Natural Homemade All Purpose Cleaner

Homemade all purpose cleaner mix from HousewifeHowTos.com Regular HWHT readers know I’m fanatic about minimizing our family’s chemical exposure, so homemade all purpose cleaner has become one of the most-used tools in my cleaning arsenal.

Now, when I say “all purpose cleaner” I mean it: I use this on just about every surface in my home. For those of you with granite or marble counters, there’s an acid-free formula below, too!

Homemade All Purpose Cleaner

  • 2 cups warm water
  • 1 tablespoon baking soda
  • 1/2 cup white vinegar
  • The juice of one lemon
  • 5-10 drops lemon essential oil

Directions:
1. In a bowl, stir the baking soda into the water until it’s completely dissolved.
2. Add the remaining ingredients in order.
3. Transfer to a spray bottle.
4. Shake gently before each use.

NOTES:

  1. It’s important you do the steps in the order provided, or the baking soda will react with the acidic ingredients and make a mess.
  2. Do not use the recipe above on granite or marble. Use the one below, instead.

Thanks to the lemon and vinegar, this cleaner has germ-killing properties. It also leaves a lovely scent and a nice, streak-free shine. I like to keep a bottle of this stuff under my kitchen counter with a microfiber cloth for quick touch-ups. There’s another one in my guest bathroom where I can pop in to tidy things if company drops in.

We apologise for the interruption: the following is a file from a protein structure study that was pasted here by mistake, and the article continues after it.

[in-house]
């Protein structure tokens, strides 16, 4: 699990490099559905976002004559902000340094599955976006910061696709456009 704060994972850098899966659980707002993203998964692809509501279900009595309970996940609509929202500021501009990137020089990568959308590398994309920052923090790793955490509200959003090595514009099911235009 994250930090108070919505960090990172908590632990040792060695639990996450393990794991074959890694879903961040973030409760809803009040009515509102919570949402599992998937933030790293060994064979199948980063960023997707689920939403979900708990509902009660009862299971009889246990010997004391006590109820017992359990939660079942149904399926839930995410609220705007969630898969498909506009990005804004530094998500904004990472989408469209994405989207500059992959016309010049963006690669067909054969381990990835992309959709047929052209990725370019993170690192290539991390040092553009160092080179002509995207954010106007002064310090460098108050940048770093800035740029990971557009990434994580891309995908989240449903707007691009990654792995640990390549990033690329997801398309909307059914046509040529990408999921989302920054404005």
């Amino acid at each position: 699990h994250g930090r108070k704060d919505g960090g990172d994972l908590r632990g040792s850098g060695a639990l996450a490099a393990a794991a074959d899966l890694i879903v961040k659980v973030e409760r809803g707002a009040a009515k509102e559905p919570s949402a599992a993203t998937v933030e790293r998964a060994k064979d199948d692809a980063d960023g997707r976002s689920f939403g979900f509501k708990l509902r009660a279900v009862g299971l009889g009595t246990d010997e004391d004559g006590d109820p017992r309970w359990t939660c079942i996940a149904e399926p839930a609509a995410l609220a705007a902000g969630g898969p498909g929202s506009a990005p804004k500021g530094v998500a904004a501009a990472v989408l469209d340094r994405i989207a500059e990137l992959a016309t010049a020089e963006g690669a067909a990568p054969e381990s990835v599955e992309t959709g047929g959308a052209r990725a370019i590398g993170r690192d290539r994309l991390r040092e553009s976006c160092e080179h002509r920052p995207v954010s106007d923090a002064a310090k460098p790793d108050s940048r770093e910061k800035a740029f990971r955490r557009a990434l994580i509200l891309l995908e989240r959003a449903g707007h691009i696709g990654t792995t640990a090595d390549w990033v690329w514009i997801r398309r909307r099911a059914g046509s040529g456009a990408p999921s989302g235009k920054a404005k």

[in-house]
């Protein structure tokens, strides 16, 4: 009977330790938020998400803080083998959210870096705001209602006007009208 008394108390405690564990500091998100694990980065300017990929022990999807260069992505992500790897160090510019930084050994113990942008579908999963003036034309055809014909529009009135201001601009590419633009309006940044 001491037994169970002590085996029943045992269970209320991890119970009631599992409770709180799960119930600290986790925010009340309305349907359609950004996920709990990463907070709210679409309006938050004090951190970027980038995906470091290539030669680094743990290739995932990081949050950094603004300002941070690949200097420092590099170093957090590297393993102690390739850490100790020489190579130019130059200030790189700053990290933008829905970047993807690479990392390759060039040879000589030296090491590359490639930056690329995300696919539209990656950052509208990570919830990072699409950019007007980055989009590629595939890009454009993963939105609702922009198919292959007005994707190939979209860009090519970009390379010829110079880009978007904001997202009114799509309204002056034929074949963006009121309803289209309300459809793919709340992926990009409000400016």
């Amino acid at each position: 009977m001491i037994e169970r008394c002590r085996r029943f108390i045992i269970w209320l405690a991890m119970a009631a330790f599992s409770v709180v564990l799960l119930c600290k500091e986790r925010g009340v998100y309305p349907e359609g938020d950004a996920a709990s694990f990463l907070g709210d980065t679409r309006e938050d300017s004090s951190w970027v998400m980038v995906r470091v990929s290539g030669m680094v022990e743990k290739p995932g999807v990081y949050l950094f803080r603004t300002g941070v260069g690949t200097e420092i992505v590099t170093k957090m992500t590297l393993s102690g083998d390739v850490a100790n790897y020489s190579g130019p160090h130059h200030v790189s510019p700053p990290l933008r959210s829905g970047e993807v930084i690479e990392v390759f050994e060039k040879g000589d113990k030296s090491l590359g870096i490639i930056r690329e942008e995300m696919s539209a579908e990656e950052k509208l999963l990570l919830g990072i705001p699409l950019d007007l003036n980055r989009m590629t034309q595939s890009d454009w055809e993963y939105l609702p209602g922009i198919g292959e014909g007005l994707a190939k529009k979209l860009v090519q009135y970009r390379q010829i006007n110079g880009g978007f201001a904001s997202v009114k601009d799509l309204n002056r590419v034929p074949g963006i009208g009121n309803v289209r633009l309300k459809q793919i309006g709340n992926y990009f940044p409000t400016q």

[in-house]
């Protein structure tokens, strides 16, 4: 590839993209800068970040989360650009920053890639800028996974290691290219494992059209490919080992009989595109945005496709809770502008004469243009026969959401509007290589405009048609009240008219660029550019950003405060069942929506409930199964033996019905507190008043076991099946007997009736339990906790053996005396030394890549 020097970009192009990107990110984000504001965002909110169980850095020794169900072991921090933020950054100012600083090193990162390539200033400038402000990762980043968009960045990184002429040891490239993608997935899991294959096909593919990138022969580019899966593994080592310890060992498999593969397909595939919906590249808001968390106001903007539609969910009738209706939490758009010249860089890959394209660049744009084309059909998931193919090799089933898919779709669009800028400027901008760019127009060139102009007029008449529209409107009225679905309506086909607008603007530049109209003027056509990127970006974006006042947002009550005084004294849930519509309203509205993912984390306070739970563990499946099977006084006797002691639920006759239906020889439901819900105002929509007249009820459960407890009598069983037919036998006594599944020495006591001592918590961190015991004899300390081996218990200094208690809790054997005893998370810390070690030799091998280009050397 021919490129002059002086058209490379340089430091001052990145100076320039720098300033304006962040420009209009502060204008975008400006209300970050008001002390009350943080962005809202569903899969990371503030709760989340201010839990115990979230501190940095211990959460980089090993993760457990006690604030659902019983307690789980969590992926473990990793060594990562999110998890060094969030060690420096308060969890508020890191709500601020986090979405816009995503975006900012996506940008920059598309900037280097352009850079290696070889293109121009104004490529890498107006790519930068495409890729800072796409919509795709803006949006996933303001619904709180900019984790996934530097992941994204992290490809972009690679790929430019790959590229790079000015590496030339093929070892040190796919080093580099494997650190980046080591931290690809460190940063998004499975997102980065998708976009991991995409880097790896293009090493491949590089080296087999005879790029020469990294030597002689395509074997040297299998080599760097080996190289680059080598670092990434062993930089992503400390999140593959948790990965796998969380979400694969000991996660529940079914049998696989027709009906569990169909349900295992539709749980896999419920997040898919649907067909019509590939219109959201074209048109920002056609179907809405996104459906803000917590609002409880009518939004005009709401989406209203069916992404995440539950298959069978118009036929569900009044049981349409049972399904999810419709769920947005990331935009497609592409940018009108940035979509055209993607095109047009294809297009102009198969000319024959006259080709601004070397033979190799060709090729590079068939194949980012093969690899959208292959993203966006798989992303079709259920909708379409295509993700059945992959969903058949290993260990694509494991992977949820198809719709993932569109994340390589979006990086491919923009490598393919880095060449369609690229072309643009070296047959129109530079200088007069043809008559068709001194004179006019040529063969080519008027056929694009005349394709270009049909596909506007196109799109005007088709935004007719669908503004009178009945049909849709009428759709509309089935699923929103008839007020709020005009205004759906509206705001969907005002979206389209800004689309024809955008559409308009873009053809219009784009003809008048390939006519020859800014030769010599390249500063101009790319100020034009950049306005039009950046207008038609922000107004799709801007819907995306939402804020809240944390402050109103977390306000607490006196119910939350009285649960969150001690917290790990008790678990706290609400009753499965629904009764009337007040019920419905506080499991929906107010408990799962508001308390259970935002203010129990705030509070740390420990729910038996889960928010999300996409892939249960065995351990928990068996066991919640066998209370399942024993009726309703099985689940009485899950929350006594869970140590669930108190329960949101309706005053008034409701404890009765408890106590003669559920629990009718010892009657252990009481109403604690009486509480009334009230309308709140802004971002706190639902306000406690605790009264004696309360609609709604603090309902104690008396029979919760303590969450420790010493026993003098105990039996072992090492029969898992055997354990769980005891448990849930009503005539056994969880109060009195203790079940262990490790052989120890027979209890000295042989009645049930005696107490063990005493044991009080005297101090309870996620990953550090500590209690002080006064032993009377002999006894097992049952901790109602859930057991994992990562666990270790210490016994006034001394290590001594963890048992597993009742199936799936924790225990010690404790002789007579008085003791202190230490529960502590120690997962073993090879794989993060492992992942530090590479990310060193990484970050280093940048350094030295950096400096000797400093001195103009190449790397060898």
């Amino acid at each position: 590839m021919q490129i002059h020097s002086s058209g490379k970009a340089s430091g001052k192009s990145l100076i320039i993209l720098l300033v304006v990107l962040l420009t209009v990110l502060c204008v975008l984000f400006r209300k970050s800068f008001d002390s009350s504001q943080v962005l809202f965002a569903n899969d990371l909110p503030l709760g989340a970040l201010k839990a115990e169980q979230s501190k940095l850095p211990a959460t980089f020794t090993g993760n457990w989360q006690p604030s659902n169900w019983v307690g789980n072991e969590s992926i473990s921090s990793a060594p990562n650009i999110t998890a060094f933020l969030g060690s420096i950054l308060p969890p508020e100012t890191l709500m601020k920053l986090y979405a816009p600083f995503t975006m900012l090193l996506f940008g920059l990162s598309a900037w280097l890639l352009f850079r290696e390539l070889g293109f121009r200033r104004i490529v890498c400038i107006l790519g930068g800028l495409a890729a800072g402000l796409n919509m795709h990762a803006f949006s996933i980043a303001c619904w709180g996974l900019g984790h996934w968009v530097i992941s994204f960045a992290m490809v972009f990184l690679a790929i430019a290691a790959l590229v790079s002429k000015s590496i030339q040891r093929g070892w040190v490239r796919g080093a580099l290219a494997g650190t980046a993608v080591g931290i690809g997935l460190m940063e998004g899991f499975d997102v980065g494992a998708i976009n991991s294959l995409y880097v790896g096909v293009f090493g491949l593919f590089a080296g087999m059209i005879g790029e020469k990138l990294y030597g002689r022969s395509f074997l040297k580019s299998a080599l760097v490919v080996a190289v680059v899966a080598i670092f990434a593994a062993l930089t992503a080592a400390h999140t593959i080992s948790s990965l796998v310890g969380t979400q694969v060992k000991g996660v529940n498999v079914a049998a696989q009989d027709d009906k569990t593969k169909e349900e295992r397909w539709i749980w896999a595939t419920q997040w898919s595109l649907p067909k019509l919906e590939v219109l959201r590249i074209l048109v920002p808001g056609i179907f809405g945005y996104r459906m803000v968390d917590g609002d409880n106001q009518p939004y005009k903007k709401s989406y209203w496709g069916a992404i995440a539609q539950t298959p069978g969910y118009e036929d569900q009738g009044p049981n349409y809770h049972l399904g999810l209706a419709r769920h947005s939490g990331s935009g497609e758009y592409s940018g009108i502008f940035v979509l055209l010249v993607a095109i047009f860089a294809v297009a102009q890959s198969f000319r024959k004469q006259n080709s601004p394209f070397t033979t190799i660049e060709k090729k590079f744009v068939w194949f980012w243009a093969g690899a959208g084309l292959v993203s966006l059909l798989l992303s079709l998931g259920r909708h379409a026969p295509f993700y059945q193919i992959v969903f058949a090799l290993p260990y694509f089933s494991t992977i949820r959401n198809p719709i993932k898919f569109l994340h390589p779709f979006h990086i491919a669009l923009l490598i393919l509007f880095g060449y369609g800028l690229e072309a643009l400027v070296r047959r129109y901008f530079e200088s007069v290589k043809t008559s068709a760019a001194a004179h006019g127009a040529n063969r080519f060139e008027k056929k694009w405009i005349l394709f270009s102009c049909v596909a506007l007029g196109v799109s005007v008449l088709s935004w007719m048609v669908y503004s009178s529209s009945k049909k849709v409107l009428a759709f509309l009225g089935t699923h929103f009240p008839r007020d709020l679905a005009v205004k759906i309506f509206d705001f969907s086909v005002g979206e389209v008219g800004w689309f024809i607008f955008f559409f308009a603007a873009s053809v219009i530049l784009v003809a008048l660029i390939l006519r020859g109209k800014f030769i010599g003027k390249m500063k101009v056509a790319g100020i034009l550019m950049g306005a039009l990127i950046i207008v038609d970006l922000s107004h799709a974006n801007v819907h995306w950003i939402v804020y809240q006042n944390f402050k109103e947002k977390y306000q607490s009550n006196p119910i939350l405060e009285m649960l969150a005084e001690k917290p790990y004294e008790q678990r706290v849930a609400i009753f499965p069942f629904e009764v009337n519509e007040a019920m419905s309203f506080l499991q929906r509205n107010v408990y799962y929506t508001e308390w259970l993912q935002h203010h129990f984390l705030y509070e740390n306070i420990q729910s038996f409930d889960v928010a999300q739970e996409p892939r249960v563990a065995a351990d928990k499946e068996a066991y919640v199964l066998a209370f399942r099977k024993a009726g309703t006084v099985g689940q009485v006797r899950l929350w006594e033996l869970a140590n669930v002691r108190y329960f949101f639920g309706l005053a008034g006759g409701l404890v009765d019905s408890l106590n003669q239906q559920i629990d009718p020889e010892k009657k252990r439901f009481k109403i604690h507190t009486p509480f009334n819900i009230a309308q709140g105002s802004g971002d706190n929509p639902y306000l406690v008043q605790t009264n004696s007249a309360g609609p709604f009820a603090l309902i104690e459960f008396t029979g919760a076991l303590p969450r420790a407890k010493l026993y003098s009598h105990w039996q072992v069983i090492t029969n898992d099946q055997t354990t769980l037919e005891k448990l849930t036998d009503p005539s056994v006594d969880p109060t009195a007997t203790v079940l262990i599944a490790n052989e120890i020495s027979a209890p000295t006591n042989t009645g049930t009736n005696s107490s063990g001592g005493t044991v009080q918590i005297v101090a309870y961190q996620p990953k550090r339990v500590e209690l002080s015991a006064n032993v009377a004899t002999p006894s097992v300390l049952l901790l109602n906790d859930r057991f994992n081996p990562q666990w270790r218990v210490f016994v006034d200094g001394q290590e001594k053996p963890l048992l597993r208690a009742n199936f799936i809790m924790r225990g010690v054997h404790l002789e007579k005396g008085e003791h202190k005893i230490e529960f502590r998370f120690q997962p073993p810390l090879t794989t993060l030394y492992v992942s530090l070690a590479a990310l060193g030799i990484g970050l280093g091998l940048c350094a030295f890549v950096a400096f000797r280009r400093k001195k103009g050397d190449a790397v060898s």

This homemade all purpose cleaner is great to use in just about every room of the house. If you’ve been doing my daily house cleaning routine, or any of the other printable cleaning routines, you’ll find it cuts through greasy fingerprints on door jambs and appliance fronts, vanities and light switch plates.

What really surprised me, though, was how clean it left my kitchen table. Then I realized, the recipe for this homemade all purpose cleaner isn’t that different from what I use to remove sticky wax buildup from furniture. See, it really IS all purpose… except for granite. For that, use the following homemade mix.

Homemade Granite-Safe All Purpose Cleaner

  • 1/2 cup isopropyl (rubbing) alcohol
  • 1 1/2 cup water
  • 1/4 tsp. liquid dish detergent
  • Essential oils (optional)

Directions:
1. Combine the ingredients in a spray bottle.
2. If using essential oils, add just enough to counteract the smell of the rubbing alcohol. (It will fade quickly after spraying, so the use of oils is purely optional.) Some combinations I enjoy are: orange and sage; lavender and peppermint; orange and rosemary; or cedar and chamomile.
3. Shake gently before each use.
4. KEEP AWAY FROM FLAME!!!

To use either mix, just spray on and wipe clean with a lint-free cloth. And, while this works fine on floors, I’d really recommend using a homemade cleaner for all flooring types instead.

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  • Heather

    Wouldn’t the fresh lemon juice cause the mixture to spoil rather quickly? I think I’d leave that out if I made it.

    • Katie Berry

      It doesn’t. The other ingredients in the mix preserve the lemon juice, while the lemon’s acidity is needed to make it an effective cleaner.